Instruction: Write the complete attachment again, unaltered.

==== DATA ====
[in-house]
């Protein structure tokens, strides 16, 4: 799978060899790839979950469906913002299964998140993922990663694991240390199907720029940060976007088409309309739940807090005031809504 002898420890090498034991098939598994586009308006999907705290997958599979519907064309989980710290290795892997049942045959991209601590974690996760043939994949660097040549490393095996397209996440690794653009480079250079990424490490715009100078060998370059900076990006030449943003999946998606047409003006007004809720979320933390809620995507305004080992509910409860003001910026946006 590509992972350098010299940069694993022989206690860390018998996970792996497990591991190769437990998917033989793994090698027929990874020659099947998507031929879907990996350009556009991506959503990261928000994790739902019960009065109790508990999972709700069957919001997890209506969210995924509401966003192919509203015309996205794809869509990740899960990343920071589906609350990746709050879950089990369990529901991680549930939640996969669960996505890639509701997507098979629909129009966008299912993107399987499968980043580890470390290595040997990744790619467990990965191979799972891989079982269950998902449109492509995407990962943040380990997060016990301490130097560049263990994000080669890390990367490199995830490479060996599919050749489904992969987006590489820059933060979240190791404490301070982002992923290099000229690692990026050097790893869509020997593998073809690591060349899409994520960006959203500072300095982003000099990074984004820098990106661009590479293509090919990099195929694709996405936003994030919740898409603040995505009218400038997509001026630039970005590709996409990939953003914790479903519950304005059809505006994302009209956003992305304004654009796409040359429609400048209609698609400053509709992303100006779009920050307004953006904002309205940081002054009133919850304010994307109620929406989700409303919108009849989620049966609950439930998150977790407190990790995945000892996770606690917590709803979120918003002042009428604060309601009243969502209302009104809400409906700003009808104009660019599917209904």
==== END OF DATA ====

[in-house]
């Protein structure tokens, strides 16, 4: 799978060899790839979950469906913002299964998140993922990663694991240390199907720029940060976007088409309309739940807090005031809504 002898420890090498034991098939598994586009308006999907705290997958599979519907064309989980710290290795892997049942045959991209601590974690996760043939994949660097040549490393095996397209996440690794653009480079250079990424490490715009100078060998370059900076990006030449943003999946998606047409003006007004809720979320933390809620995507305004080992509910409860003001910026946006 590509992972350098010299940069694993022989206690860390018998996970792996497990591991190769437990998917033989793994090698027929990874020659099947998507031929879907990996350009556009991506959503990261928000994790739902019960009065109790508990999972709700069957919001997890209506969210995924509401966003192919509203015309996205794809869509990740899960990343920071589906609350990746709050879950089990369990529901991680549930939640996969669960996505890639509701997507098979629909129009966008299912993107399987499968980043580890470390290595040997990744790619467990990965191979799972891989079982269950998902449109492509995407990962943040380990997060016990301490130097560049263990994000080669890390990367490199995830490479060996599919050749489904992969987006590489820059933060979240190791404490301070982002992923290099000229690692990026050097790893869509020997593998073809690591060349899409994520960006959203500072300095982003000099990074984004820098990106661009590479293509090919990099195929694709996405936003994030919740898409603040995505009218400038997509001026630039970005590709996409990939953003914790479903519950304005059809505006994302009209956003992305304004654009796409040359429609400048209609698609400053509709992303100006779009920050307004953006904002309205940081002054009133919850304010994307109620929406989700409303919108009849989620049966609950439930998150977790407190990790995945000892996770606690917590709803979120918003002042009428604060309601009243969502209302009104809400409906700003009808104009660019599917209904």